May 23, 2019 08:59 PM

What Huawei Founder Told the Chinese Media This Week

Ren Zhengfei, founder and CEO of Huawei, speaks to media at the company's headquarters in Shenzhen, Guangdong province on May 21. Photo: Zhang Erchi/Caixin
Ren Zhengfei, founder and CEO of Huawei, speaks to media at the company's headquarters in Shenzhen, Guangdong province on May 21. Photo: Zhang Erchi/Caixin

At the height of China-U.S. trade tensions, the U.S. government has put Huawei on a blacklist restricting the Chinese telecom giant from purchasing U.S. components.

The situation prompted some to wonder whether Huawei’s fate would echo that of another Chinese telecom company, ZTE Corp., which has been in recovery mode after it ran afoul of the U.S. government last year for selling U.S.-made products to Iran in violation of American sanctions, and copped a $1 billion fine.

The once-low profile Huawei Technologies Co. Ltd. founder Ren Zhengfei stepped out on Tuesday in the latest of a series of group press interviews — this time with domestic media — to offer his side of the story on Huawei’s strategy in the face of U.S. sanctions, whether the company can become technologically self-sufficient, and how politicizing Huawei’s business with blind patriotism could hurt the company as well as China.

The following is an abridged version of the points he made over an interview more than two hours in length.

The 90-day reprieve is meaningless

The 90 days means little to us. We are ready. We are grateful for U.S. companies. In the past three decades, U.S. firms have accompanied our growth and contributed a lot, they taught us how to walk.

In this moment of crisis, some U.S. companies have shown their integrity and conscience.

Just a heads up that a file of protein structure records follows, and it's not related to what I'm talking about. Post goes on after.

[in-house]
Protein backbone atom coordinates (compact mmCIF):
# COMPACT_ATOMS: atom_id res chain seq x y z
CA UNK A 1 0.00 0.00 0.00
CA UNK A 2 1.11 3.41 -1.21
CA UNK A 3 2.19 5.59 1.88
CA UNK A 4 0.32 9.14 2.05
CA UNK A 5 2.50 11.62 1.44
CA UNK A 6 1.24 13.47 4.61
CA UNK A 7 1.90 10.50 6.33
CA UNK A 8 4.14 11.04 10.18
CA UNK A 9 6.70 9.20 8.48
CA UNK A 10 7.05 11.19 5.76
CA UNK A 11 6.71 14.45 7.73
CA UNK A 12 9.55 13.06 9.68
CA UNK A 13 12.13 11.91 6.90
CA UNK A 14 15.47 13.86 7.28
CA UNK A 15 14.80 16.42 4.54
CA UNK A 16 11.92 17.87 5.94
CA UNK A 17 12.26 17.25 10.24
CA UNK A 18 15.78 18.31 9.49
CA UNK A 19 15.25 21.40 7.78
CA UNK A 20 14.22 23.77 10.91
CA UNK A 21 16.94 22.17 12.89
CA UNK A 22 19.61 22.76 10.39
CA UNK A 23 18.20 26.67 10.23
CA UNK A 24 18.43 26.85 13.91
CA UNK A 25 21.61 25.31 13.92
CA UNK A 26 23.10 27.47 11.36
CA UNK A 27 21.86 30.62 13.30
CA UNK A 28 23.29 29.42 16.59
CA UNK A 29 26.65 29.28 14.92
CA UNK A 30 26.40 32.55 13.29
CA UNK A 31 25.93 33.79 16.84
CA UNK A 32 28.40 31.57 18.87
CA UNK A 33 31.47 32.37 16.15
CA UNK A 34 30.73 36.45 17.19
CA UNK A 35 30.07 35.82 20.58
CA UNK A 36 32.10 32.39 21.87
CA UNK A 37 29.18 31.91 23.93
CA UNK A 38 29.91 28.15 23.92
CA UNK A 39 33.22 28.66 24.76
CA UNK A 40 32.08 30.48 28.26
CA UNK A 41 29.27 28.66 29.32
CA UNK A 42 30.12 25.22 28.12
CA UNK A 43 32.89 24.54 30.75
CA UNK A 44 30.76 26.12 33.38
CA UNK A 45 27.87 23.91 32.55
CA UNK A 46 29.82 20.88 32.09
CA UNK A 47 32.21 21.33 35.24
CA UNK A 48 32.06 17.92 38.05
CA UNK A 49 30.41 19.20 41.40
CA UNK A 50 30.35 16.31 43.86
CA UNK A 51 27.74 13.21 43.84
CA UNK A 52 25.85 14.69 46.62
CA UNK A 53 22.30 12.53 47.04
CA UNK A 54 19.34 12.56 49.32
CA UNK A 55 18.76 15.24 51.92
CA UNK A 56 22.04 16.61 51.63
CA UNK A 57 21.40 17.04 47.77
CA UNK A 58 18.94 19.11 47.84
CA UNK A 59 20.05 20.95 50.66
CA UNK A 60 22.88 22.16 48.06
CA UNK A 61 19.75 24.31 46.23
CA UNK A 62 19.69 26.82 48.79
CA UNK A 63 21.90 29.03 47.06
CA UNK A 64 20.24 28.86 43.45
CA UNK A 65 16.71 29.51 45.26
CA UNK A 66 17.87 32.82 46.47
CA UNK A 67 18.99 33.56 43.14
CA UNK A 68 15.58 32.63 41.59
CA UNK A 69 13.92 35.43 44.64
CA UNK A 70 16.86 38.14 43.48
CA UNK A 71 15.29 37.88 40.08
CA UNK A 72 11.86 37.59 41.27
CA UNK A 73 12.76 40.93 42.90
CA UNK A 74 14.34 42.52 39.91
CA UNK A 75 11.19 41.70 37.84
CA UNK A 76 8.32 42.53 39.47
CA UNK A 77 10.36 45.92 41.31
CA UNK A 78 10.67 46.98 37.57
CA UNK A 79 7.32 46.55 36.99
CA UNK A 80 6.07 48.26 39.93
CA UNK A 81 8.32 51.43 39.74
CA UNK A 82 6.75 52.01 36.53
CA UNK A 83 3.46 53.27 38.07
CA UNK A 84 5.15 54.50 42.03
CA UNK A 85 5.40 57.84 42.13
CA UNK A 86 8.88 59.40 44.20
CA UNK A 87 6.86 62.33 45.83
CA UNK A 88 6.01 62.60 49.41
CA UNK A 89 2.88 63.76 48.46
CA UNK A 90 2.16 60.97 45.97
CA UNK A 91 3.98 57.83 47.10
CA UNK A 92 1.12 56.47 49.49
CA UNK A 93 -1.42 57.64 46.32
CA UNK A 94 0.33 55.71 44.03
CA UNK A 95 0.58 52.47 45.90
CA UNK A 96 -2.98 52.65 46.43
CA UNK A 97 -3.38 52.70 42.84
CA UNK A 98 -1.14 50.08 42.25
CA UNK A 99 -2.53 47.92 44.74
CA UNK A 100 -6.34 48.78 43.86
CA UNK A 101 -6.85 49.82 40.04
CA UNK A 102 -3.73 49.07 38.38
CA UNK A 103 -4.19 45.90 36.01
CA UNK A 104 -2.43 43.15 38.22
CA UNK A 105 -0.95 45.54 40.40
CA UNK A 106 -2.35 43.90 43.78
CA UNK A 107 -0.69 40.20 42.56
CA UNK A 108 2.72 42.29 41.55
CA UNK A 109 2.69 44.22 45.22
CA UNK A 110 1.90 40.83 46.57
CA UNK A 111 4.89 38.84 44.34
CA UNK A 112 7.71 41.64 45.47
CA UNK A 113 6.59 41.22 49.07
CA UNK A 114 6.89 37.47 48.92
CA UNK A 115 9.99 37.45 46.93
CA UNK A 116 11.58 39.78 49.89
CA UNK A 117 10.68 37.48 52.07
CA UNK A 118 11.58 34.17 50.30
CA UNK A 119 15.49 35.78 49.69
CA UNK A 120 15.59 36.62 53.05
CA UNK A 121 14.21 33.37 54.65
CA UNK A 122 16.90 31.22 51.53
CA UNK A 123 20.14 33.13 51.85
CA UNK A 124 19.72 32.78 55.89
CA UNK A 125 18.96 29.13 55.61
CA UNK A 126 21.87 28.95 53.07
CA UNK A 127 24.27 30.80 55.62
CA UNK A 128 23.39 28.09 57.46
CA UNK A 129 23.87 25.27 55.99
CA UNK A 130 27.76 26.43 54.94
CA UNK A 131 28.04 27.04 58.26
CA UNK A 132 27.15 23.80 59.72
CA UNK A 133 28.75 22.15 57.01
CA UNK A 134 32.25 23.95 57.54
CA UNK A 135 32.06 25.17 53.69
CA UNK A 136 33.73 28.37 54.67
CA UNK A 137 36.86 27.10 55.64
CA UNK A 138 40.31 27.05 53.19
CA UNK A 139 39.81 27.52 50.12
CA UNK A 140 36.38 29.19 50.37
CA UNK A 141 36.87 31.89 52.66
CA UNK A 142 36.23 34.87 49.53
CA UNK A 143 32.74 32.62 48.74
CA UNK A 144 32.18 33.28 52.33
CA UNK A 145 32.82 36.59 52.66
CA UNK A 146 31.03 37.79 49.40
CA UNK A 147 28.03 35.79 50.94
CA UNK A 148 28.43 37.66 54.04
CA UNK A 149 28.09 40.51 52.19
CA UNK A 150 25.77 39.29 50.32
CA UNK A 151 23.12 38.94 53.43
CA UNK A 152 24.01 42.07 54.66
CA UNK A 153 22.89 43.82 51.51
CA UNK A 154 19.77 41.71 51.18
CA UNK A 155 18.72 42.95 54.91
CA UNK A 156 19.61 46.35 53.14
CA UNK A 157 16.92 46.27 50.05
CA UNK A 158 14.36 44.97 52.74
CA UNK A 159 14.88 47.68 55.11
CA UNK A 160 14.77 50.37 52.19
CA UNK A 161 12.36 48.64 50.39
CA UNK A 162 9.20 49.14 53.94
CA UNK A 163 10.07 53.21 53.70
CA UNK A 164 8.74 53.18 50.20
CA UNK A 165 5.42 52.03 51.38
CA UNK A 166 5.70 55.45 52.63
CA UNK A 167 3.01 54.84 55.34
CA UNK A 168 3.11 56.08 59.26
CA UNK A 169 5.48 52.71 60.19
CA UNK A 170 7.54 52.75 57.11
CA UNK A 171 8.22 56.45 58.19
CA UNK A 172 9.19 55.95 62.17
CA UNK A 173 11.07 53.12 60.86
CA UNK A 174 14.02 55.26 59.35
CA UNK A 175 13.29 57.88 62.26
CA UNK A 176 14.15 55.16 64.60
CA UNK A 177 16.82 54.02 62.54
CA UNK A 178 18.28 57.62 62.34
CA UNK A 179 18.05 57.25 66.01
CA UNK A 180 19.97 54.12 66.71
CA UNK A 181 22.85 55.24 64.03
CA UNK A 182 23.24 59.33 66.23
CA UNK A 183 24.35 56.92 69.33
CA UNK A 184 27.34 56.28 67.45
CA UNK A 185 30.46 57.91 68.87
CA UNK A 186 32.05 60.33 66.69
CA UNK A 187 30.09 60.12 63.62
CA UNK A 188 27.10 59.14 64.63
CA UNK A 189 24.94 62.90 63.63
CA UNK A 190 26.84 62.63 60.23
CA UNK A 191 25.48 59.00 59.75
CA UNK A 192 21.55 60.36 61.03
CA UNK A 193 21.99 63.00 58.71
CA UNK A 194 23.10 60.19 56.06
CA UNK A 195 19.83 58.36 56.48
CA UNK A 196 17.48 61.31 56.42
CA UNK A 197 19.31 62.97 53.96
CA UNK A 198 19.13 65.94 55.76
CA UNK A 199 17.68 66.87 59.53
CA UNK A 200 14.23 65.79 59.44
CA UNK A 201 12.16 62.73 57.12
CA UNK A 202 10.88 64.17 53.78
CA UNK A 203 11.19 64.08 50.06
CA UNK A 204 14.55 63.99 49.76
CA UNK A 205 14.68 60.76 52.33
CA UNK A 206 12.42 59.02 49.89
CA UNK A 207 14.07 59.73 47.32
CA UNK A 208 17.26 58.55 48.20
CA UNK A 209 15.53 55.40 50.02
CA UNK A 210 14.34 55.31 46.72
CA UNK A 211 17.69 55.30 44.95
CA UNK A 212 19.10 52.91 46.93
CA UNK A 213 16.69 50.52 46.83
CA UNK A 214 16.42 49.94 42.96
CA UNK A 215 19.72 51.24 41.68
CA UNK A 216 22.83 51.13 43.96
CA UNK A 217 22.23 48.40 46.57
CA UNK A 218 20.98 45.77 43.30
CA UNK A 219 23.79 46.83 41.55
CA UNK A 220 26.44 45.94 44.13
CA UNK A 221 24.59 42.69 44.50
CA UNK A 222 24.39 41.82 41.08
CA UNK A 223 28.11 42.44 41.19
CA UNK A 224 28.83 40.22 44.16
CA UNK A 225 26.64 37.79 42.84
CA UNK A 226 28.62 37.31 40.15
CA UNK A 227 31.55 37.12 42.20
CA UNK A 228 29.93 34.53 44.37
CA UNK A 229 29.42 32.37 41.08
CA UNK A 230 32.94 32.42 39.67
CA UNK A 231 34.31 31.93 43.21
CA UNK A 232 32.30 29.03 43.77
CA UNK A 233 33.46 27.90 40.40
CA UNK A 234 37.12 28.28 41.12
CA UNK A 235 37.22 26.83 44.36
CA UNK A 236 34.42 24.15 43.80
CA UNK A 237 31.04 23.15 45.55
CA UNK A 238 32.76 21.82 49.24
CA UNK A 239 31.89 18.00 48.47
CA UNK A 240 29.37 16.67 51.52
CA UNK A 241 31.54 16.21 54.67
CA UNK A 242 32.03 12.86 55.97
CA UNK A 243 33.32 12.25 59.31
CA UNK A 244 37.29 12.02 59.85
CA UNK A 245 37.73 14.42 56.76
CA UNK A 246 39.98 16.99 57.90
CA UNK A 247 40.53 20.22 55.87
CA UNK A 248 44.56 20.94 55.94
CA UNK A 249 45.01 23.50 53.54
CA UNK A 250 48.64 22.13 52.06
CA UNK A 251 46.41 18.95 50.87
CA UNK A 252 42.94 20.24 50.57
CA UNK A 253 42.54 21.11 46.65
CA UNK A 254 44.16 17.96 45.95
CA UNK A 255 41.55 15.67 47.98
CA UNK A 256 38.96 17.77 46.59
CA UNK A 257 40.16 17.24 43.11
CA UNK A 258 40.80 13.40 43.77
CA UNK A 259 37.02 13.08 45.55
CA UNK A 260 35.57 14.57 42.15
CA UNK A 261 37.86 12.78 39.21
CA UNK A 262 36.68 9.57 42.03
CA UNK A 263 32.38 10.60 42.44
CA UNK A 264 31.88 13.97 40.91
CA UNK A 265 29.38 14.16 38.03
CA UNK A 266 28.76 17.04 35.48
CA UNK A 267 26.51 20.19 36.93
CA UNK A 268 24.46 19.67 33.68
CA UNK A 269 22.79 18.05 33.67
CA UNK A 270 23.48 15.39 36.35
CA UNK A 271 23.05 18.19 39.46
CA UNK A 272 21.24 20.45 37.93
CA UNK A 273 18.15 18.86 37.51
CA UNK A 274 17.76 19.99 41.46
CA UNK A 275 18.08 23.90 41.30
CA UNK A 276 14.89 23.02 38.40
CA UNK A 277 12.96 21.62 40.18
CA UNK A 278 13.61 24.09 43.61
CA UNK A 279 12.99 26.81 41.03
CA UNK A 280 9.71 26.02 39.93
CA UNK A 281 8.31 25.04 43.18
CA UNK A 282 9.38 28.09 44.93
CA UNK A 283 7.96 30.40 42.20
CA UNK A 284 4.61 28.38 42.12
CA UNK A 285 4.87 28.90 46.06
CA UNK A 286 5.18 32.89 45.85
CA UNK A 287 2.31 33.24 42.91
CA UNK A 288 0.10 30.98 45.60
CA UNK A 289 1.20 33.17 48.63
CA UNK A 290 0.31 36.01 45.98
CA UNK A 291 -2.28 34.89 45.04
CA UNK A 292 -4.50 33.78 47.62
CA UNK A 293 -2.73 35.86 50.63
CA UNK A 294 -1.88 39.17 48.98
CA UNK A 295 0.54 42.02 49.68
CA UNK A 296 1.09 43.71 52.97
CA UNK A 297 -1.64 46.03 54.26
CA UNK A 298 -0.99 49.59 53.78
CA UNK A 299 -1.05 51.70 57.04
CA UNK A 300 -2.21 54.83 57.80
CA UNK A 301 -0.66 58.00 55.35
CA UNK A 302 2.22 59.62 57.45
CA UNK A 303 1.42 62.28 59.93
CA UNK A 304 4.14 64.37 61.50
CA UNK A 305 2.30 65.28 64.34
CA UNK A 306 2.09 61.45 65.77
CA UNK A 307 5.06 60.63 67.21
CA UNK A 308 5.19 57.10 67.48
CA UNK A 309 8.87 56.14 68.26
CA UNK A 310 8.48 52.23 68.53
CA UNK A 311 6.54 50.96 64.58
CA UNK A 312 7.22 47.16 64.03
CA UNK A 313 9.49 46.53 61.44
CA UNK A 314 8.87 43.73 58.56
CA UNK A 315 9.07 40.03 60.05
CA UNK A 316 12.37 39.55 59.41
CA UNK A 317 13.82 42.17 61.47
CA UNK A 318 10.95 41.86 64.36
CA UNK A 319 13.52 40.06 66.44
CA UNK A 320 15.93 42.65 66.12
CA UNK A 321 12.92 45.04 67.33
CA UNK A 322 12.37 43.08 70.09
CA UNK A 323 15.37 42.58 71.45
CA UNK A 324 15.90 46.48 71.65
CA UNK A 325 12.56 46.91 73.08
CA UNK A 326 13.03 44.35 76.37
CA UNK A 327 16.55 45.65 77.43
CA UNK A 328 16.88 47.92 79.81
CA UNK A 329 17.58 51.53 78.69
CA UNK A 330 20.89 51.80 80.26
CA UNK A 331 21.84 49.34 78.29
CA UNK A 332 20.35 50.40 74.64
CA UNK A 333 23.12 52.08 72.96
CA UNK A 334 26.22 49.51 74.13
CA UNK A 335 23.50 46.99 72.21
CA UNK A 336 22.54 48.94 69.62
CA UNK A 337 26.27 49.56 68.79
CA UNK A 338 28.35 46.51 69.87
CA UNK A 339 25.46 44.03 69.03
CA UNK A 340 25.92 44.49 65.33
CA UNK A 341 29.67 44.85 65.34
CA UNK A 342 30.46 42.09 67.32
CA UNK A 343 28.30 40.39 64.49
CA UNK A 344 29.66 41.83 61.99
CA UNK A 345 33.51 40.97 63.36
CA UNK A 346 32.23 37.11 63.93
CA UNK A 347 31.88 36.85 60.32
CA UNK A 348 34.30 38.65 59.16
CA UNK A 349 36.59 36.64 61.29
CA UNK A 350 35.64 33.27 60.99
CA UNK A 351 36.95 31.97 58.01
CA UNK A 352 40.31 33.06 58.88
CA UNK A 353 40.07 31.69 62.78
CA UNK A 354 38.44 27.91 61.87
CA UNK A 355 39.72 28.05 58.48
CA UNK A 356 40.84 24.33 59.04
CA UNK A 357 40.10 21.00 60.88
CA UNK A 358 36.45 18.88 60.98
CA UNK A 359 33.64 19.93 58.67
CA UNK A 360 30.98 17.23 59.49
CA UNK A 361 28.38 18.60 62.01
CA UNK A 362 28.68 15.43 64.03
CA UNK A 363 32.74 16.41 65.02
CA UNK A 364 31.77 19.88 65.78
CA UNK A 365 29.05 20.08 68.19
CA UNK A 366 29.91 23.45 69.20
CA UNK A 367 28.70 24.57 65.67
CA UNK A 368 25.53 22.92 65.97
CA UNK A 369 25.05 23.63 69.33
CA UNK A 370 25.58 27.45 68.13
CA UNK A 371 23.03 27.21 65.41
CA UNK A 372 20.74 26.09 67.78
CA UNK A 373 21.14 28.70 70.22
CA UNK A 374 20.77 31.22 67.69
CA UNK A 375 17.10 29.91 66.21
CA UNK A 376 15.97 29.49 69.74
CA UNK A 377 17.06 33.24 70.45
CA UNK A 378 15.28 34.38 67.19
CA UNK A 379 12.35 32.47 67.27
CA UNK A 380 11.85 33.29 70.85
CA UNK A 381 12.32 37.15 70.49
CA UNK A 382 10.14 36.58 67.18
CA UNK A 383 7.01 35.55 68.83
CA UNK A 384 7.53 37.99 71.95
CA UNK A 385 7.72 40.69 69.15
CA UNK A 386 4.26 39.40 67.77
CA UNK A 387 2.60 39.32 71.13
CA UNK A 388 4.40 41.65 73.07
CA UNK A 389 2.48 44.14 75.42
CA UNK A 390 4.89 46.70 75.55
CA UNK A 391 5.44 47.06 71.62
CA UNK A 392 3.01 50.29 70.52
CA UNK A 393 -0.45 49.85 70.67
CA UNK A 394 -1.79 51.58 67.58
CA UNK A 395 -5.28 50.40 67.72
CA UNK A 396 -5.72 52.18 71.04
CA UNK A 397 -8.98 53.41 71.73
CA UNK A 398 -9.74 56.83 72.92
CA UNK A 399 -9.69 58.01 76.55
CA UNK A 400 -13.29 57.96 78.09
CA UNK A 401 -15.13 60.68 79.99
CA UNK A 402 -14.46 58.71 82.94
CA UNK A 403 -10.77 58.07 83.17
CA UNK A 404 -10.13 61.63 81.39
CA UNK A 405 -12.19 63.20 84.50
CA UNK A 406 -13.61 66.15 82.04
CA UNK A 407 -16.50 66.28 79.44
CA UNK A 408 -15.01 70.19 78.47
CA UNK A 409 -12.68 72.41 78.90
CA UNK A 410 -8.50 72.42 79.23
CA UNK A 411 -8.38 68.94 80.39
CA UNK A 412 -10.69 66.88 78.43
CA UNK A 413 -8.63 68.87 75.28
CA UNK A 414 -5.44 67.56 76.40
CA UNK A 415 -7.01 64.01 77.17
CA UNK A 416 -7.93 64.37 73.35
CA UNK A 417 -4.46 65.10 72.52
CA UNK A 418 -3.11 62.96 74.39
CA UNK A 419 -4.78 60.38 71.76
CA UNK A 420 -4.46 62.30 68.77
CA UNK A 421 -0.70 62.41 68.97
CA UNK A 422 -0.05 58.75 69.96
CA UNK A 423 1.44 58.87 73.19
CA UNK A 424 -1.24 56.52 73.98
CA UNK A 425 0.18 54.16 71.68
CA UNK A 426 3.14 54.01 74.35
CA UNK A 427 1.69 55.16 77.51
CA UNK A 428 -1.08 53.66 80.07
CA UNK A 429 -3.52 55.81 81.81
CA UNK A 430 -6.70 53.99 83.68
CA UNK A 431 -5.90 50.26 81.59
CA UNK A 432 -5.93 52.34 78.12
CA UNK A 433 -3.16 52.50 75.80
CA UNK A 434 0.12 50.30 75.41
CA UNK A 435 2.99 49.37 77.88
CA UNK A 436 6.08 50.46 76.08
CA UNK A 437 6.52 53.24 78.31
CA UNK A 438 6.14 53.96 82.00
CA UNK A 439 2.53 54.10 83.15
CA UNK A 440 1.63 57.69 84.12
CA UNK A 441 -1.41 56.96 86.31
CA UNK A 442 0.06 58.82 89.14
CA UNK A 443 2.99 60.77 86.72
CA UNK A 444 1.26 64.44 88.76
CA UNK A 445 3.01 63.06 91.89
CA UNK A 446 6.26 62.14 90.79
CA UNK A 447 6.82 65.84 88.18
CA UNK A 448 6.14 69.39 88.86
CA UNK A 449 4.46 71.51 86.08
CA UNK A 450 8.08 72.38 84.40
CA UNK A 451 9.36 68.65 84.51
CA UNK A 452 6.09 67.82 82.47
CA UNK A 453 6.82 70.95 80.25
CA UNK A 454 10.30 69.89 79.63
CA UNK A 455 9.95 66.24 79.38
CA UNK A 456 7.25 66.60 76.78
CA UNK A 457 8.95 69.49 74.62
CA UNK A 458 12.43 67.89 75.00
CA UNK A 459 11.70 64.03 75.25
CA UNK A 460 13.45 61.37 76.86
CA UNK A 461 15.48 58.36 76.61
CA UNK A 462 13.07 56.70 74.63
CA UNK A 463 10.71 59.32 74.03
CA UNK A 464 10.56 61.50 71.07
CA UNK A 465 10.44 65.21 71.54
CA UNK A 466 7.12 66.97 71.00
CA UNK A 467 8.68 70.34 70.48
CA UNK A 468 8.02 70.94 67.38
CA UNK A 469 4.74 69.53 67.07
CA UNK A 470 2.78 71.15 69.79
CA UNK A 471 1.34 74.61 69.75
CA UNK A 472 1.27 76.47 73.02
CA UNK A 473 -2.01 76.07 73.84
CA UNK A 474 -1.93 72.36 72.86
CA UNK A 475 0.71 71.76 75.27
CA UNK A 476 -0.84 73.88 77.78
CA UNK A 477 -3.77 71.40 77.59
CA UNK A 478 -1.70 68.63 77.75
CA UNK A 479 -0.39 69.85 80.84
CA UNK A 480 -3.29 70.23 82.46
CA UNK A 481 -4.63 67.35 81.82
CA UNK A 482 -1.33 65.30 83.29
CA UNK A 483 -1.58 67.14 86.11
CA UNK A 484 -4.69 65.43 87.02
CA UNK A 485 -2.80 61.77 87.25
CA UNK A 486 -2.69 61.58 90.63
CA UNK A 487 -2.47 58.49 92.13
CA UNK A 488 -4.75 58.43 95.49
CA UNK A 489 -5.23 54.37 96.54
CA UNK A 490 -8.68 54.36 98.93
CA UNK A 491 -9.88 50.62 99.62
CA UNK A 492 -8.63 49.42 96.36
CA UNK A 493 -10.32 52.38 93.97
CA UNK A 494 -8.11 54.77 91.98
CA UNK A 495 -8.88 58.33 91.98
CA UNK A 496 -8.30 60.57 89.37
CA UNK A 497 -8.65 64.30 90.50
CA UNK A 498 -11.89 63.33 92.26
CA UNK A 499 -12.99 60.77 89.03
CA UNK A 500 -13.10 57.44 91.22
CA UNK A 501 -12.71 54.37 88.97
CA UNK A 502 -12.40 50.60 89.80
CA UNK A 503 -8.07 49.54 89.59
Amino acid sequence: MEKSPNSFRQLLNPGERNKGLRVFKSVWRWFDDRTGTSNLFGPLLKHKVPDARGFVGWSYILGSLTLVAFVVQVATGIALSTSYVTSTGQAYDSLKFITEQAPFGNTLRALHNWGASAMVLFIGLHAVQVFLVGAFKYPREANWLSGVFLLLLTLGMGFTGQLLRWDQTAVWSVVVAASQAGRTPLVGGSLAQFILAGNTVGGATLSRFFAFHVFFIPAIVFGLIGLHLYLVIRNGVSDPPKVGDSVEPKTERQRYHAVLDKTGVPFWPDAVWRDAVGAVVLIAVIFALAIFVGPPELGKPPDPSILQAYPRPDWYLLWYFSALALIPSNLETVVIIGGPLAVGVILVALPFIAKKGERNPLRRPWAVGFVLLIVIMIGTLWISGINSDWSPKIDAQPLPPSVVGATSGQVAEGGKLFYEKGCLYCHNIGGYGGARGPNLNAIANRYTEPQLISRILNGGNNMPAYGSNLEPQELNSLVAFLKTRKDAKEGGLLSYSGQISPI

Blame U.S. politicians, not companies

After we were put on the Entity List, the U.S. companies have to seek government approval to sell their products to Huawei.

The media should not blame U.S. companies. Please speak more for them. You should blame the U.S. politicians.

U.S. companies share their fate with us: we are but market entities.

We can’t isolate ourselves from the world

We always need chips from the U.S. We will not exclude the U.S. and try to grow by ourselves. In peace time, we have been buying half our chips from U.S. companies, and using half from our own. We should not isolate ourselves from the world, we should integrate with the world.

Europe will not follow U.S. steps

Europe will not follow the U.S. Every country has its own interests. The U.S. has no power to ask everyone to follow it.

We’ll meet with the U.S. at the peak

We have sacrificed individuals and families only for the goal to stand at the top of the world. Sooner or later, conflict with the U.S. was inevitable. We must be prepared for the showdown with the U.S. However, in the end, we’ll need to embrace each other, because we want to do something for human society.

Sanctions won’t stop us serving customers

We can certainly continue to serve our customers. Our production capacity is still big, and not impacted much because of being included in the U.S. Entity List. Our global business bid continues. Our growth will slow down, but not as much as some imagine.

5G leadership won’t be affected

We have some marginal products that have no backups, they may be affected (by the blacklisting), but these products will phase out sooner or later. There won’t be much impact in our advanced areas, at least 5G technology.

In 5G, fiber transmission and some other areas, Huawei will still lead the world in technology for years.

German chipmaker Infineon didn’t suspend shipments

Reports on the internet said Infineon has stopped delivering their products. It’s not true.

Don’t politicize Huawei with nationalism

It is wrong to say that purchasing Huawei’s products equals being patriotic. Huawei products are just commodities. Use them if you like them … don’t link that with politics.

Such populism will harm the country.

China’s reform and opening-up are late

The future of a country lies in opening-up. I’m so happy to see that China vowed more opening-up and reforms after the recent China-U.S. trade talks. Actually we are still a bit late to open up and reform. We had promises when China joined the World Trade Organization. If we materialize them earlier and contribute more, we can make more friends.

Huawei won’t allow outside capital

We won’t allow outside capital to enter this company. The company has made a lot of money … we can spend some money on strategic (research), we support universities and scientists.

We don’t want outside capital: the greedy nature of capital will stop us from realizing our dreams.

Contact editor Wu Gang (

Read more about Huawei’s troubles with the U.S. government.

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